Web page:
Pssst: Is your child a college student? Here's an article I wrote on how to save money for students that will help them to cut expenses to the bone until they can get that shiny new iPhone in their hands!

Step #6: Actually Make The Purchase

Alright, if you guys have made it to this step, then you've got one happy kiddo – because it means they’ve saved up for that iPhone and today is the day that they actually get to make the purchase!

You’ll both want to make the purchase wherever your child initially priced the iPhone.

Parents – you’ll likely need to help by driving them to a store, or by using your credit card while they hand you the cash amount, or by writing a check out on their behalf. You’ll also to help by adding them to an actual phone plan.

My last tip for you to do right before you make this purchase is to help your child do one more scan of deals out there. It’s likely been weeks and months since you both comparison shopped, and it’s possible that there are online coupon codes, store deals, or new opportunities to shave some of the cost price off of the phone to use for another purpose.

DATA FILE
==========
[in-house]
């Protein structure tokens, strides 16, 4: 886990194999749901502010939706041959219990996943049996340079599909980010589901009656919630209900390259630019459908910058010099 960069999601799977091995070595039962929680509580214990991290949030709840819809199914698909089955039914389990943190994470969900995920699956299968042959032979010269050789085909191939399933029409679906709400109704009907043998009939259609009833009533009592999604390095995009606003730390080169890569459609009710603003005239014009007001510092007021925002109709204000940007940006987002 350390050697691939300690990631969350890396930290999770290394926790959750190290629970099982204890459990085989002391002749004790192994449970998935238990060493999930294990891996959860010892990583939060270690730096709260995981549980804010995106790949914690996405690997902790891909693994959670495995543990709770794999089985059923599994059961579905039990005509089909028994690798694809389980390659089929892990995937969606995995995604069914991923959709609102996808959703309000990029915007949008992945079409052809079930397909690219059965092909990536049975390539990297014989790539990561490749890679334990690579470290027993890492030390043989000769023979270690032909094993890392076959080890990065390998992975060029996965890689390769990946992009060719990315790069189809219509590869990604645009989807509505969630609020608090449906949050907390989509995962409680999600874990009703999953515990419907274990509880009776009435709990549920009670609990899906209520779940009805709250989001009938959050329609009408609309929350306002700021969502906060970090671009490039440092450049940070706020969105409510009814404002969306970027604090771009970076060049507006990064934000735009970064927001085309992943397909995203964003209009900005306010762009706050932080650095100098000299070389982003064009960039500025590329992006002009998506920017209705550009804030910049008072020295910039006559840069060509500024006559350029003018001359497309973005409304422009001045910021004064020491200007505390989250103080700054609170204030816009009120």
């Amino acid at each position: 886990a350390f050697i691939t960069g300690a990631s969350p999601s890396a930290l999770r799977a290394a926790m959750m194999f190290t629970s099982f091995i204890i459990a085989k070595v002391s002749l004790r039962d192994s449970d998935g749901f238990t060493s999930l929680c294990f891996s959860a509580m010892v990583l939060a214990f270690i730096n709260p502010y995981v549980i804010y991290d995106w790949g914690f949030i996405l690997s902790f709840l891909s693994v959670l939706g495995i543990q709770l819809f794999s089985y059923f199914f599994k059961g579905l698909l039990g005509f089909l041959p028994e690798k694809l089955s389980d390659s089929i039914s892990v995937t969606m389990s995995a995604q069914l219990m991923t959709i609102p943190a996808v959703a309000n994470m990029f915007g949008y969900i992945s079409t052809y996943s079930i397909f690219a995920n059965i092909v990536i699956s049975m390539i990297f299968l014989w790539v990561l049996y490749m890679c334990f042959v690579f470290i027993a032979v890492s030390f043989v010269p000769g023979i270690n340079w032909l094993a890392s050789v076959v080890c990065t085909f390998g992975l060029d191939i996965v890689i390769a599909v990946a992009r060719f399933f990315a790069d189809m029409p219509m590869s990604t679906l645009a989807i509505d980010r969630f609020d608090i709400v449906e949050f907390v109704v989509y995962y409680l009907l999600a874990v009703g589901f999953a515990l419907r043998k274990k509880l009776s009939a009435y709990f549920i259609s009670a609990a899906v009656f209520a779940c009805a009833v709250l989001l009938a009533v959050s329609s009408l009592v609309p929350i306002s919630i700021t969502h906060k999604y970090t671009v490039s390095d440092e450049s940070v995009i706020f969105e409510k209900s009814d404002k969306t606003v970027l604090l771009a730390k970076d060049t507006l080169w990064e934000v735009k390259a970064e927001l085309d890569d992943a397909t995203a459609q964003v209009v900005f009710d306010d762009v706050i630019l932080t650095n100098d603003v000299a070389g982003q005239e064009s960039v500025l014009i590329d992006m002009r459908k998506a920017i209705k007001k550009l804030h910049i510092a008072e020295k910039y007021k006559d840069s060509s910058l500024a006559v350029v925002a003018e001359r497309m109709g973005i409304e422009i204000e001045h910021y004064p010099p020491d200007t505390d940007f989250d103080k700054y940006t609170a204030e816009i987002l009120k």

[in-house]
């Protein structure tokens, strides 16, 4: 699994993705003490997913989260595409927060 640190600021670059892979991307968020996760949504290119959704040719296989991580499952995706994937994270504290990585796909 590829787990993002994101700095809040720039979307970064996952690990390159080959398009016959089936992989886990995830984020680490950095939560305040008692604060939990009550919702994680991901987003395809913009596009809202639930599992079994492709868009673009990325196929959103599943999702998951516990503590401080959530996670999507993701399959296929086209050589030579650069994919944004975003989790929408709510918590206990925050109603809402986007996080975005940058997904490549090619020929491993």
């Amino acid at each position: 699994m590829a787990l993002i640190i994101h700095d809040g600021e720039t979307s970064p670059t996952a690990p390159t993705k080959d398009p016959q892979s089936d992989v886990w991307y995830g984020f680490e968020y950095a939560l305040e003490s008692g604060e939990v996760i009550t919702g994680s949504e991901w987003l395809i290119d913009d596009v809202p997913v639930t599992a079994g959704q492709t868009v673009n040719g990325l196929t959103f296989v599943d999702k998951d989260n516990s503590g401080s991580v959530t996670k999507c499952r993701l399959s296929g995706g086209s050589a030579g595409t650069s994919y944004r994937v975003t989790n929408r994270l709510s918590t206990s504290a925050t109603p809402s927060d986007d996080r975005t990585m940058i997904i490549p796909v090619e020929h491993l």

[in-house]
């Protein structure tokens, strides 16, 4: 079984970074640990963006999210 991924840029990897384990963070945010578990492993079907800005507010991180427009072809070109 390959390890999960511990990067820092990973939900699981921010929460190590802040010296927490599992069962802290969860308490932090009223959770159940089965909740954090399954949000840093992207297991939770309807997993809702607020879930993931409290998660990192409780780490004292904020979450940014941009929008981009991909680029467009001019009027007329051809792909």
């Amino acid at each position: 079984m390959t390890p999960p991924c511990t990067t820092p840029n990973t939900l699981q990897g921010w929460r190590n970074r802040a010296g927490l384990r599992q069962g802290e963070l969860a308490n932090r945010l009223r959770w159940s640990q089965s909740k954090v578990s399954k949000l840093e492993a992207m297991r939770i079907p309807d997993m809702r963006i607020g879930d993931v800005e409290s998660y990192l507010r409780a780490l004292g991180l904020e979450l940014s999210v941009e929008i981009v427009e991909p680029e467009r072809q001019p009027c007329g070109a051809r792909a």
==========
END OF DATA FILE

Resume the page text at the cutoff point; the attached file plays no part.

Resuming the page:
On the flip side, it’s possible that the price actually went up since initially researching it, and you don’t want your child to be caught off-guard at checkout.

Whew! Well, that’s all I’ve got for you. Follow those steps above and you’ll no longer have to wonder how to save up for an iPhone as a kid. Instead, your child will be holding one in their hand!

The following two tabs change content below.
Amanda L. Grossman is a writer and Certified Financial Education Instructor, a 2017 Plutus Foundation Grant Recipient, and founder of Money Prodigy. Her money work has been featured on Experian, GoBankingRates, PT Money,, Rockstar Finance, the Houston Chronicle, and Colonial Life. Amanda is the founder and CEO of Frugal Confessions, LLC. Read more here or on LinkedIn.


Monday 3rd of September 2018

Great article. I'll second searching for a used phone. We've used a lot. Another option would be a hand me down phone.

A thick Otterbox and a glass screen protector are musts for most kids.

Comments are closed.